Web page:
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The Arthur Kornberg Papers

[Biochemistry 101 exam] pdf (201,849 Bytes) transcript of pdf
[Biochemistry 101 exam]
Number of Image Pages:
3 (201,849 Bytes)
Date Supplied:
[Kornberg, Arthur]
Original Repository: Stanford University Libraries. Department of Special Collections and University Archives. Arthur Kornberg Papers
Reproduced with permission of Arthur Kornberg.
Medical Subject Headings (MeSH):
Education, Medical
Exhibit Category:
"Creating Life in the Test Tube," 1959-1970
Metadata Record [Biochemistry 101 exam] [1961-1962] pdf (269,510 Bytes) transcript of pdf
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School records
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Biochemistry 101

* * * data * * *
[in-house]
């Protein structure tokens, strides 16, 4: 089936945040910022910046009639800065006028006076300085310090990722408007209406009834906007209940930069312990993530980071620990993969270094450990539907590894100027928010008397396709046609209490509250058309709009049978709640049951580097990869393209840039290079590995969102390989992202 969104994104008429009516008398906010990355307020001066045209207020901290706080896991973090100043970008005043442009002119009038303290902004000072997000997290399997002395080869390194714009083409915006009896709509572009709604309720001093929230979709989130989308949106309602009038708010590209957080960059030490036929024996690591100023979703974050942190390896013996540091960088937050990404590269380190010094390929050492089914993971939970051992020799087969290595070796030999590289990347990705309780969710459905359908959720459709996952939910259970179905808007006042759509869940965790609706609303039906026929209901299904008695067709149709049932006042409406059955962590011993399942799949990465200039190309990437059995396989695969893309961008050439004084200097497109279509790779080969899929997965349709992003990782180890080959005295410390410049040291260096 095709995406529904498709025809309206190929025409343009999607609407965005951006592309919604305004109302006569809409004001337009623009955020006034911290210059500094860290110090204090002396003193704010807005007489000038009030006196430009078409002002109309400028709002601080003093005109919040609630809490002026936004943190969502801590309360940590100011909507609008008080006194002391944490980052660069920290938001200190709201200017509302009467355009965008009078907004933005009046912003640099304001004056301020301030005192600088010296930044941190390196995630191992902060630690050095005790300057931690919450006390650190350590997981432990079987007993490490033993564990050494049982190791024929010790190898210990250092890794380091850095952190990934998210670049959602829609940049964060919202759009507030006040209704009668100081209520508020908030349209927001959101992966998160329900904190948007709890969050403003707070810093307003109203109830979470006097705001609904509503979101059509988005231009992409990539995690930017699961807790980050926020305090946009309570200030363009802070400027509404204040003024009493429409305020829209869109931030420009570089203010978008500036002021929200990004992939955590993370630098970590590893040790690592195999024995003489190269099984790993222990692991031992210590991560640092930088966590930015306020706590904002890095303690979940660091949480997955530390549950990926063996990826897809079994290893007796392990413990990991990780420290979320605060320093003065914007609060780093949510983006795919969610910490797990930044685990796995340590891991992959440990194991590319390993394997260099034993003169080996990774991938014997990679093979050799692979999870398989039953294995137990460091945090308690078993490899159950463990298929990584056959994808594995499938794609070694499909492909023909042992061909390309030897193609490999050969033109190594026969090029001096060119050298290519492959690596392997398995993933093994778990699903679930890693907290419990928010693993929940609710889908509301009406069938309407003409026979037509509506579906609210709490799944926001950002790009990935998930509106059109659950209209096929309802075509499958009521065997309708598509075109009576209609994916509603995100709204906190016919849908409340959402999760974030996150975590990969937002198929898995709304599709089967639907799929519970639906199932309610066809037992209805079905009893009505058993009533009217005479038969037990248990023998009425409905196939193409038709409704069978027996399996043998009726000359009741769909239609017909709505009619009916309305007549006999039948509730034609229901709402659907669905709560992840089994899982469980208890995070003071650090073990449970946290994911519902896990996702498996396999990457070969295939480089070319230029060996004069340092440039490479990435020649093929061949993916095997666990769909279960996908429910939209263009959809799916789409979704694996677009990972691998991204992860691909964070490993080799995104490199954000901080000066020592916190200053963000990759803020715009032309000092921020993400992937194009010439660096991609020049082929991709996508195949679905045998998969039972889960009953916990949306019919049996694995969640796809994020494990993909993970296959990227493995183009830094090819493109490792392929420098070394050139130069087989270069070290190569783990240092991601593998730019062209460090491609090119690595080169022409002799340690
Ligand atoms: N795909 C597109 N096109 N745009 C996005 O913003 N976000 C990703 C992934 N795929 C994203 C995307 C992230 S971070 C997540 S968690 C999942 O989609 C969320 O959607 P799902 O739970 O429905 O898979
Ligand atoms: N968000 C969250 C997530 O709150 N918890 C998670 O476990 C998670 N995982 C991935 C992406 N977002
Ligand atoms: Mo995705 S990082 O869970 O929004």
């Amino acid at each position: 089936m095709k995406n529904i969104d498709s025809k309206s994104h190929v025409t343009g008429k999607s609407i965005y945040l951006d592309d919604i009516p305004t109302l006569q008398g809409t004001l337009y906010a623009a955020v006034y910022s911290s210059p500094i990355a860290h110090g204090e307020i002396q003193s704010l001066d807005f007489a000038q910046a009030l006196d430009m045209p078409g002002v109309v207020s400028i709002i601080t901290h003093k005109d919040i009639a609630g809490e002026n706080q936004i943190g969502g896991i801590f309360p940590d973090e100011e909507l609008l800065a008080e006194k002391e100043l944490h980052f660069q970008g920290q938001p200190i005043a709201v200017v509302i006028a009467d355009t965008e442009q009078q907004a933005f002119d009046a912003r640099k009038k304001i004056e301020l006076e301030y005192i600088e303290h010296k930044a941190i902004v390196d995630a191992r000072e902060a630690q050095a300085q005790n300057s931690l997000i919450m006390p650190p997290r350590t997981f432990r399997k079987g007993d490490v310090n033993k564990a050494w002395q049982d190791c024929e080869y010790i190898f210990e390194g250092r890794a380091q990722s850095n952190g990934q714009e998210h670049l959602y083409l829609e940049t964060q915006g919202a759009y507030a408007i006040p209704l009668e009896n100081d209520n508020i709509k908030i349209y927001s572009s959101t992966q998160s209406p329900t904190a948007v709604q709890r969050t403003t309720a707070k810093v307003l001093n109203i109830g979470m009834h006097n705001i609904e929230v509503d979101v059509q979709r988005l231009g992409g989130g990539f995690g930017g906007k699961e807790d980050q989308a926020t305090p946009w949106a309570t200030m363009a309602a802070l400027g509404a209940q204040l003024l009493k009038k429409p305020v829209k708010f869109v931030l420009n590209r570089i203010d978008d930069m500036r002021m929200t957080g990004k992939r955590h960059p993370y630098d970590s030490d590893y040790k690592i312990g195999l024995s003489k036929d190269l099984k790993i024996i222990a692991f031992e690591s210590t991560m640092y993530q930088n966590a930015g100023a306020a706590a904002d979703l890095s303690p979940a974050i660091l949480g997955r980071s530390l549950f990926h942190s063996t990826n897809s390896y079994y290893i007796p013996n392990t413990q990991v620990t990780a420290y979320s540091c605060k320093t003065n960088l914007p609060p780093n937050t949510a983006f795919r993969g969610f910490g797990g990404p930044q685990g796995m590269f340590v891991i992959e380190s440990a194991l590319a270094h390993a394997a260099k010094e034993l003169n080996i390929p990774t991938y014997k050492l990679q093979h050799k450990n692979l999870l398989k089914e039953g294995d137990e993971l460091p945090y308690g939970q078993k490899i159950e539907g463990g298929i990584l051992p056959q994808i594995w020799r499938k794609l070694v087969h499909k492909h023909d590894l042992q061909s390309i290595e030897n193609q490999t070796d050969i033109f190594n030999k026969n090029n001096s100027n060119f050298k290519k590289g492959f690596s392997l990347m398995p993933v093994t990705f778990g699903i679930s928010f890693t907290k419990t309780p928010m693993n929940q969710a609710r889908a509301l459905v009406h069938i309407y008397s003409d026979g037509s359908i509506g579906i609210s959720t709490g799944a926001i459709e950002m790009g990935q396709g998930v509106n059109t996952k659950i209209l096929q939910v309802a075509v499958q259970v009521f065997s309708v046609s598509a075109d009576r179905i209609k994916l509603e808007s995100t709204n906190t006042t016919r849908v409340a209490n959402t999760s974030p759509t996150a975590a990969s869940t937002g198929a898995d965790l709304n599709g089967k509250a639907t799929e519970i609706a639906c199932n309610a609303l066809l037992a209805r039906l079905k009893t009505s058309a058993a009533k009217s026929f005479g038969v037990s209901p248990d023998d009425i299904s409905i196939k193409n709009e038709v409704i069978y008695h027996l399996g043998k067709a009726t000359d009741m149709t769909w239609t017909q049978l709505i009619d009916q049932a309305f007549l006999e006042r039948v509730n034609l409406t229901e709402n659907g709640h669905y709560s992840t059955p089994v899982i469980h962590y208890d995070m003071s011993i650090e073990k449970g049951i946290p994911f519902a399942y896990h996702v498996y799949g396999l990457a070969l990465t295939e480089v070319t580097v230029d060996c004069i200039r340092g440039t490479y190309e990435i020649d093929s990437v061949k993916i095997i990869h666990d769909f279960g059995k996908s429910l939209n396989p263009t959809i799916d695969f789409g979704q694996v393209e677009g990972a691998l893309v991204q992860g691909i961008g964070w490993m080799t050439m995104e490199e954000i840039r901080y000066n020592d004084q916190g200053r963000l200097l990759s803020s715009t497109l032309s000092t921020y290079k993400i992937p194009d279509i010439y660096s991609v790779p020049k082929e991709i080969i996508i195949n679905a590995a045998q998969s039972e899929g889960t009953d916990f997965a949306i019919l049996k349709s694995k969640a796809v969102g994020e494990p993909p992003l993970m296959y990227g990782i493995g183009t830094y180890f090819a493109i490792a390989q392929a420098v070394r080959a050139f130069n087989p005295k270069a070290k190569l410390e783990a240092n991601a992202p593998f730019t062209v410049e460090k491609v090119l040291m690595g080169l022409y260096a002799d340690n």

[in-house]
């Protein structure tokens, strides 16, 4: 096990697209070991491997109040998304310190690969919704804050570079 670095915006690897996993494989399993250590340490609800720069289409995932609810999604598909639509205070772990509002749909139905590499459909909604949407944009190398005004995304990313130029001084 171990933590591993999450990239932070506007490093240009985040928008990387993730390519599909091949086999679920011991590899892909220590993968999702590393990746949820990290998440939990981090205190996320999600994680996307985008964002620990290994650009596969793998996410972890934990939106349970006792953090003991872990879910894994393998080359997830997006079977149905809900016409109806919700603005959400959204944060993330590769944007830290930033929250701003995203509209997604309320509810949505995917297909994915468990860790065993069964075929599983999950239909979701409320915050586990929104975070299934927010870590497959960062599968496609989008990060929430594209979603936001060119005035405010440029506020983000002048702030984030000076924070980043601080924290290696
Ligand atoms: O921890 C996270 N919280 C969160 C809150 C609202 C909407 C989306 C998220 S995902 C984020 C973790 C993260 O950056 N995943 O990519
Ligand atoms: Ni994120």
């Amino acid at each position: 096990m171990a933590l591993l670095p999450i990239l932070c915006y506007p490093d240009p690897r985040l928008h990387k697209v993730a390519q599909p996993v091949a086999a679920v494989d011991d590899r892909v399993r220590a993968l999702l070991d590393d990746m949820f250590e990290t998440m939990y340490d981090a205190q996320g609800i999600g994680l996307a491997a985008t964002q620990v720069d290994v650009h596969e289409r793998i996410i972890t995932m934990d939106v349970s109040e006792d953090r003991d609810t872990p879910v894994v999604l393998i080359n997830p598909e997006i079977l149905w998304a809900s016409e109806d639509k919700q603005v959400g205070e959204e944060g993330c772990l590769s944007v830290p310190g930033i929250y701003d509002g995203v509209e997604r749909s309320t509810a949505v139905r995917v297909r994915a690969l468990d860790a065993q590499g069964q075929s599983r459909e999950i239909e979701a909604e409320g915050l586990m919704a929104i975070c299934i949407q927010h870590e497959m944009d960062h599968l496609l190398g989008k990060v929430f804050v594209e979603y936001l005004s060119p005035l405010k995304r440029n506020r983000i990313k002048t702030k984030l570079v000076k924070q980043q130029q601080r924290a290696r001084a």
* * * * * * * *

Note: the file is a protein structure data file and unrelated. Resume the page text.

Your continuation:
Autumn Quarter 1960-61
In recognition of and in the spirit of the Honor Code, I certify that I will neither receive nor give unpermitted aid and that I will report to the best of my ability all Honor Code violations observed by me.
NOTE: All questions have the same value, with the exception of question 8, which will count for double credit. Place the letter representing your answer to each question in the blank space provided at the end of the question.
A medical student, B.R. Tunemorse, as part of his BMS research project, was investigating the growth properties of Pseudomonas lagunitae, an organism he had isolated from Lake Lagunita mud the year before on a biology field trip. In particular he was trying to characterize this organism with respect to its sugar metabolism and he carried out the following experiments.